Unlikely winner. Gay. Nineteenth Century Britain. Famous. So, how can a famous Victorian person be "unsung" and included here at "Bogomilia?"
We include him because his life is worth revisiting, in light of current terms, definitions, issues. See how this past era dealt with
- the early baptism of a Jew in Victorian Britain to mainstream Anglican life,
- his status as an immigrant (family from Spain, to Venice, to Britain over centuries)
- explorations of gay issues in his creative writing and that not being an issue for his Conservative politics
- running for office as a radical,
- entering as a Conservative, and what those terms meant then - and now.
- He also originated the idiom, "dark horse" to mean an unlikely winner.
Education, writing, poetry. Benjamin Disraeli received an excellent education. He was a poet, and a writer. One of his novels, "Vivian Grey" was popular with all classes of people.
The dark horse: This is from a line in one of Disraeli's novels,"The Young Duke," see ://www.trivia-library.com/b/origins-of-sayings-a-dark-horse.htm - "A dark horse which had never been thought of, and which the careless St. James had never even observed in the list, rushed past the grandstand in sweeping triumph." See also ://www.answers.com/topic/dark-horse.See it in pop culture at ://www.urbandictionary.com/define.php?term=dark+horse
Jewish background. His background as a Jew is not noted as a factor in the sites we have found so far.
Nobility by marriage. He became the Earl of Beaconsfield by virtue of his marriage to the widow of the earlier Earl of Beaconsfield. And, his baptism as a Christian was long before entering politics. See http://www.ujc.org/page.aspx?id=51500.
Work in youth. After some failures in obtaining a seat in Parliament, he founded "Young England," looking to youth for reform and national prosperity.
Issues and positions included work for a common good, but in the context of the aristocracy reformed but continuing to rule in "peace and justice." That party survived 1841-1845. He "campaigned as a radical" but "entered Commons as a conservative." See ://www.history-ontheweb.co.uk/topic/topic_disraeli%20and%20vicconservat_101,htm.
Eloquence. He was eloquent, showing Venetian roots perhaps, and derided for it. He focused, became a great debater, and began to use "bitterness," "invective" and "sarcasm." That early party dissolved and he moved into many high positions in Parliament. The conservatives lost in 1880.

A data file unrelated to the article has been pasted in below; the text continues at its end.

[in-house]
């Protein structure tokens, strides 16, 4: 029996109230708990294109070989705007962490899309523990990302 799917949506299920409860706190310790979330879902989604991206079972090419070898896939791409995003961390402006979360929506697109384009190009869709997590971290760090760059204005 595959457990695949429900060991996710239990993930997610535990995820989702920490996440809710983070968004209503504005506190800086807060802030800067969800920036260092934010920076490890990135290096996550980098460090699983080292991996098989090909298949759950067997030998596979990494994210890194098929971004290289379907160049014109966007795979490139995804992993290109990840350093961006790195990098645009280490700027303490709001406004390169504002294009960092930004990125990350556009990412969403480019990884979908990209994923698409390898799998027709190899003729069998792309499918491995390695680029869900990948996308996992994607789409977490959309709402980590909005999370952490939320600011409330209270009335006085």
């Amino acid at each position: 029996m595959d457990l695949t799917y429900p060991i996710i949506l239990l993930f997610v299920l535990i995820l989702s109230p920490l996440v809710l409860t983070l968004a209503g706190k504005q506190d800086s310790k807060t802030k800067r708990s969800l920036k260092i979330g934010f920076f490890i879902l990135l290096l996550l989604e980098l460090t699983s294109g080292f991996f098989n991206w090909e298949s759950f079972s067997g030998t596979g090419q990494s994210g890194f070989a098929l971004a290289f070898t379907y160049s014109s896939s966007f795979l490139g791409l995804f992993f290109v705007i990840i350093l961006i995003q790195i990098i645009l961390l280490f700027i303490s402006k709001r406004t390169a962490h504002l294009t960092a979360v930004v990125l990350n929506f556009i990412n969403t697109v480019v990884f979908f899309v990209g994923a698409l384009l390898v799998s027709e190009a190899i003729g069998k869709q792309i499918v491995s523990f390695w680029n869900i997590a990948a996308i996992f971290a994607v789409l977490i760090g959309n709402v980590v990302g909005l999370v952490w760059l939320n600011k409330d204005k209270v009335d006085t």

Conservatism, British variety.
Disraeli once said, "A conservative government is organized hypocrisy," quote from http://www.victorianweb.org/history/pms/dizzy.html. We are not sure when that was said. Perhaps before entering Commons? He himself was a Conservative himself thereafter.
Disraeli often changed position on issues. Changes in position - addressed, and it was not a problem. See the changes, and the effects. All positive - change in response to conditions. See ://www.history-ontheweb.co.uk/topic/topic_disraeli%20and%20vicconservat_101.htm
And what did "conservative" mean then? Not the same as in the US. Conservative / liberal - see the differences with what is important, and how definitions change over time - see ://www.accessmylibrary.com/coms2/summary_0286-29511823_ITM; and ://findarticles.com/p/articles/mi_qa3724/is_200608/ai_n17184745.
Victorian British conservatism: three basic tenets - defense of institutions (state, form of government (then a monarchy), tradition and church (the Church of England). See ://au.encarta.msn.com/encyclopedia_761566793/Conservative_Party.html. Disraeli's actions: "rallied landed interests," "expanded party organization," appealed to trade unions. See ://au.encarta.msn.com/encyclopedia_761566793/Conservative_Party.html. "[M]ild social reform, low taxation, and playing the nationalistic 'patriotic' playing card." Still, the conservatives lost in 1880.
Victorian British liberalism: It looks like modern US neo-conservatism, even libertarianism, as concluded at this site, see ://www.victorianweb.org/history/goodlad1.html. The "centralized institutions and statist interventions were curbed to preserve the 'self-governing' liberties of individuals and local communities." Notable voice: one John Bright, see ://www.fee.org/Publications/the-Freeman/article.asp?aid=1545. Ongoing struggles, balane, centralism vs. individualism.
Terms in eras and countries differ. See American conservatism: See everyman's overview at ://en.wikipedia.org/wiki/Conservatism_in_the_United_States. American liberalism - also at everyman's overview, see ://en.wikipedia.org/wiki/Liberalism_in_the_United_States
Sexuality. Note that there is discussion about a possible ambivalent sexuality of Disraeli, or more, and nobody cared - no looking at people's early life to see seeds of later anathema, see ://www.merriam-webster.com/dictionary/anathema - Some look to the novels for their documentation, but whether novels reflect such about the author, up to others.
FAMOUS FALSELY ATTRIBUTED QUOTE ABOUT LIBERALS AND CONSERVATIVES:
This often-repeated bit is not, repeat not, Winston Churchill. And, as shown about comparative definitions, the terms themselves are indefinable, so the quote is meaningless.
"If you're not a liberal at 25, you have no heart. If you are not a conservative at 35 you have no brain." Not Winston Churchill. This quote has been falsely attributed to him, see ://www.winstonchurchill.org/i4a/pages/index.cfm?pageid=112